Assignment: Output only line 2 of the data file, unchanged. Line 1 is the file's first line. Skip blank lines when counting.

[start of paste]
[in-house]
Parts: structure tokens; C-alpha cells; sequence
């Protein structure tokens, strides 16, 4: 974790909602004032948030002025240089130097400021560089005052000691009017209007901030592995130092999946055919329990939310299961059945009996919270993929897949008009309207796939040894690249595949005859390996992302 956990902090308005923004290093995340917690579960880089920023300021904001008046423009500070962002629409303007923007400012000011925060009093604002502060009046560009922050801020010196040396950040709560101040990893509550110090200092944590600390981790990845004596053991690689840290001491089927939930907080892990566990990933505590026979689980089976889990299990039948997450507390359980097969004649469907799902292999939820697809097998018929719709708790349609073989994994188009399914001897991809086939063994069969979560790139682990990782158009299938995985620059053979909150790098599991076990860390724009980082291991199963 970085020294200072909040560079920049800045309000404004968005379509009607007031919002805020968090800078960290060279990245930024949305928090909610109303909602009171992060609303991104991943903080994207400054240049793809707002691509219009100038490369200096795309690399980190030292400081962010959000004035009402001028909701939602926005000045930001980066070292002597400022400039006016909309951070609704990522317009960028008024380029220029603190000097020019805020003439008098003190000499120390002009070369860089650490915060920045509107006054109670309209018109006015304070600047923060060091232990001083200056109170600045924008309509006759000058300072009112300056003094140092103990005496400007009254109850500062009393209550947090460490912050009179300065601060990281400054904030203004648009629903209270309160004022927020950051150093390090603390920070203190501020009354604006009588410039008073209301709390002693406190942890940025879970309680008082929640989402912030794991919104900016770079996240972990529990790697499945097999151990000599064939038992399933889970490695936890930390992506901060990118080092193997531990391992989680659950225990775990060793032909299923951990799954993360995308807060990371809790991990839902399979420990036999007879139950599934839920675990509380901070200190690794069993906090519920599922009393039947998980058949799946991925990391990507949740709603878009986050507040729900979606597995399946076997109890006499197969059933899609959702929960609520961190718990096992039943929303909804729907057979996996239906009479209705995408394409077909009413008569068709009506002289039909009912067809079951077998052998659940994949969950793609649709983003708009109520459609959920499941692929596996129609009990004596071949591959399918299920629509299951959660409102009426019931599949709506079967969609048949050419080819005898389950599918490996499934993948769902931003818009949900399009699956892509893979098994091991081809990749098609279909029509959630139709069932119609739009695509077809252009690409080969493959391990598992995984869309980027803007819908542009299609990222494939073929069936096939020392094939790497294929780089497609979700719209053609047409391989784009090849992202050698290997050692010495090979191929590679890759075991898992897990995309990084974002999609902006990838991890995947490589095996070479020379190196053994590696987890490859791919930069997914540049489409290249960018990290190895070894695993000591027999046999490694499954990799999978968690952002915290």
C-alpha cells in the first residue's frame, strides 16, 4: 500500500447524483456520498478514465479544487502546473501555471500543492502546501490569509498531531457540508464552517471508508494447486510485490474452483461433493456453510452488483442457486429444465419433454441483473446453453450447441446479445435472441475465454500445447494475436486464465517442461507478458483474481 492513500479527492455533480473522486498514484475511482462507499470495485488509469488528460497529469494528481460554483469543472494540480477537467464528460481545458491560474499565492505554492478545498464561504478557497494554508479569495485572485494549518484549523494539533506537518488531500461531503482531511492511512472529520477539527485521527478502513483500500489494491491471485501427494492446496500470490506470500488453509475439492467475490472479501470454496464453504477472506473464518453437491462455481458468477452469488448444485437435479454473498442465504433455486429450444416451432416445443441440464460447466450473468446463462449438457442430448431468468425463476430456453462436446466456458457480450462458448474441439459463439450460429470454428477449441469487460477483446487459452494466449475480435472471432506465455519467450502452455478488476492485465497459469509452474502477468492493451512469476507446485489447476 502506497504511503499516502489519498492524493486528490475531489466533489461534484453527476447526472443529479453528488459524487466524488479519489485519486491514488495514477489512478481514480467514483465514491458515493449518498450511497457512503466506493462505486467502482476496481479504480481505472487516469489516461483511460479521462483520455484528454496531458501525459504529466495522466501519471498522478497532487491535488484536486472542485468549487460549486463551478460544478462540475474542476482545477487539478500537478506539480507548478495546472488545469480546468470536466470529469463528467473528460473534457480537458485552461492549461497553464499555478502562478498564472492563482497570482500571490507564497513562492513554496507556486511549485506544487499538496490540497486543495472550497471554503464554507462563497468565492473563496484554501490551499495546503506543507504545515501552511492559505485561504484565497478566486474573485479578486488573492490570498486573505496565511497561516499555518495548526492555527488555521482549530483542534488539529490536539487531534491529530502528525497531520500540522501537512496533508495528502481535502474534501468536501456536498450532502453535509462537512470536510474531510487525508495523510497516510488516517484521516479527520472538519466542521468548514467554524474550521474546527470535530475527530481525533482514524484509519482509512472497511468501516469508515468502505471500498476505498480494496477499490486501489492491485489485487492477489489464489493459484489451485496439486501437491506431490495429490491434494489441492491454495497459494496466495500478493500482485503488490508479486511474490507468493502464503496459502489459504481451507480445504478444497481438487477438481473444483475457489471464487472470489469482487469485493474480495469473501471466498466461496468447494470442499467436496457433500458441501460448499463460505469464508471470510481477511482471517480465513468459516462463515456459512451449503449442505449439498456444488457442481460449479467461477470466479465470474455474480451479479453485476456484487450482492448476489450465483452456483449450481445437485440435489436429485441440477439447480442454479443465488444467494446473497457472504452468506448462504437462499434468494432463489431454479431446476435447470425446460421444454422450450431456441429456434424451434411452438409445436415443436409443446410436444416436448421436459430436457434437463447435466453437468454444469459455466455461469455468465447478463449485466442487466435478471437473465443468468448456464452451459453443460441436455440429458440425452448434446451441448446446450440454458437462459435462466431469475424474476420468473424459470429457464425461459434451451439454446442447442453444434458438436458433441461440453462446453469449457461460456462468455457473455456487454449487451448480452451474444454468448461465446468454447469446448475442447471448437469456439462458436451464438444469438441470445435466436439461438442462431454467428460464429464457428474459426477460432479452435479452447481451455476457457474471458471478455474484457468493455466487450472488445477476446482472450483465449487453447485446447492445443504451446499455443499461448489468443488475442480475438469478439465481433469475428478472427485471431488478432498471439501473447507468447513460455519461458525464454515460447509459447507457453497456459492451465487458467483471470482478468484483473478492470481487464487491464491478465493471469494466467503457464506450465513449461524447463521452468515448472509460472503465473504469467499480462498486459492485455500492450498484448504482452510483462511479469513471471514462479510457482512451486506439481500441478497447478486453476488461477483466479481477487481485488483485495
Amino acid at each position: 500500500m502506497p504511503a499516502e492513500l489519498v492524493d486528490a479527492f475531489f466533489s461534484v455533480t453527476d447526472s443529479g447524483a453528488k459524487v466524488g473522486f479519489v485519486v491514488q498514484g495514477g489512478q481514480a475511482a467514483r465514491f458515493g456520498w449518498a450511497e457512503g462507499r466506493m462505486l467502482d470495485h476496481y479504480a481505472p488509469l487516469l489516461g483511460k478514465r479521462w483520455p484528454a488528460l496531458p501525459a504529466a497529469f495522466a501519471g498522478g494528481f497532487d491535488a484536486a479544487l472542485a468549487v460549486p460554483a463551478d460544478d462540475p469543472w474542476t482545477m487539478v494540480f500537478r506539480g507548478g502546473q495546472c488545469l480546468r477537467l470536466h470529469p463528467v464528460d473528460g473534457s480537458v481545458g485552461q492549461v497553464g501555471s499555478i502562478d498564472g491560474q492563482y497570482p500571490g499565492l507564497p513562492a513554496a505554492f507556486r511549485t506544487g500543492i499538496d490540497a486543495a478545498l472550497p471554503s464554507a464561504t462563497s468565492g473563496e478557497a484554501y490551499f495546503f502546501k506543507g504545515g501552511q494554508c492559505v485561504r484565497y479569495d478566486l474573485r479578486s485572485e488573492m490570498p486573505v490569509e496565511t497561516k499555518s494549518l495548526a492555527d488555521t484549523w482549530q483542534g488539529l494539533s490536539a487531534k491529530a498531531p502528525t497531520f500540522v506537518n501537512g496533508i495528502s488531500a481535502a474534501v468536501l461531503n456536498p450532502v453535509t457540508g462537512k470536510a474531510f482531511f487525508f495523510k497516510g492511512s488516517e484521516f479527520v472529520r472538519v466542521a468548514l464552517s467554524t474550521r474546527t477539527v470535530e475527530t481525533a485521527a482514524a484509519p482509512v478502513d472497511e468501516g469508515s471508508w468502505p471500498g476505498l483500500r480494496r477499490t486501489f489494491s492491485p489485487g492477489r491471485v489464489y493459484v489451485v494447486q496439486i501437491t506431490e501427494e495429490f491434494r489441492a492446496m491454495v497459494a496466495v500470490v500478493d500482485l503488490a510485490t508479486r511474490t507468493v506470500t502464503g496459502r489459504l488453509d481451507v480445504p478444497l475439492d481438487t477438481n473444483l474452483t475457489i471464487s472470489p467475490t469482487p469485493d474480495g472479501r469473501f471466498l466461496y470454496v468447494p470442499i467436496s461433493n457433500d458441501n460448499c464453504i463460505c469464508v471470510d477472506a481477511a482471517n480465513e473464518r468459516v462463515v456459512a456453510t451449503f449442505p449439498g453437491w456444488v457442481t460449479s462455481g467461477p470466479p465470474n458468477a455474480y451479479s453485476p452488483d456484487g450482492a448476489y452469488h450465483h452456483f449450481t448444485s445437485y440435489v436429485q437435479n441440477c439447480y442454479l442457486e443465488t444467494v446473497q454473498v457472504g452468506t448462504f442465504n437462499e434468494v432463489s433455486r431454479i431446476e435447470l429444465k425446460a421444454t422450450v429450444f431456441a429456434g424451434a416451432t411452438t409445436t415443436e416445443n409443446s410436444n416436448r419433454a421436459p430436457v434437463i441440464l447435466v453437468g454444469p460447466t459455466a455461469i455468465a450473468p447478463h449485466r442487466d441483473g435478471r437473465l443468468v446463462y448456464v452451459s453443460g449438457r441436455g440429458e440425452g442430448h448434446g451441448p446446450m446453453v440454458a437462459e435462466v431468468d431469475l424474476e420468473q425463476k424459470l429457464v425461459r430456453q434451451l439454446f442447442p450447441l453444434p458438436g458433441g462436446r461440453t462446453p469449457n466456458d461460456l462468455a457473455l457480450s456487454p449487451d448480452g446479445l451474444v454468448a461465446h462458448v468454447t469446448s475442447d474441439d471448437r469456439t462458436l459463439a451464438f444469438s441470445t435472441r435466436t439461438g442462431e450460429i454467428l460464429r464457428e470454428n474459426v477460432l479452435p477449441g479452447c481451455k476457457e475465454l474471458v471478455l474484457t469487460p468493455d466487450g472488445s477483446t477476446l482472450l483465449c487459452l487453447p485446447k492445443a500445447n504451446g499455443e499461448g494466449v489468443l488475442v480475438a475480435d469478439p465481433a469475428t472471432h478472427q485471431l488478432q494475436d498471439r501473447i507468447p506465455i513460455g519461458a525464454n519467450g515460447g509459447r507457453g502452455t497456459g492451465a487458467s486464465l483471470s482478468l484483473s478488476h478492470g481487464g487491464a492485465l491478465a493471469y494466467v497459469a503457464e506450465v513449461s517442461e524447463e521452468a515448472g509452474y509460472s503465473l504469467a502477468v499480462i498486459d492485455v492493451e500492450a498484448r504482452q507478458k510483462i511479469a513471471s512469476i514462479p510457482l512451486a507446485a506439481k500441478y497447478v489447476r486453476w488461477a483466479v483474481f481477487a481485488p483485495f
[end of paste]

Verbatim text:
Parts: structure tokens; C-alpha cells; sequence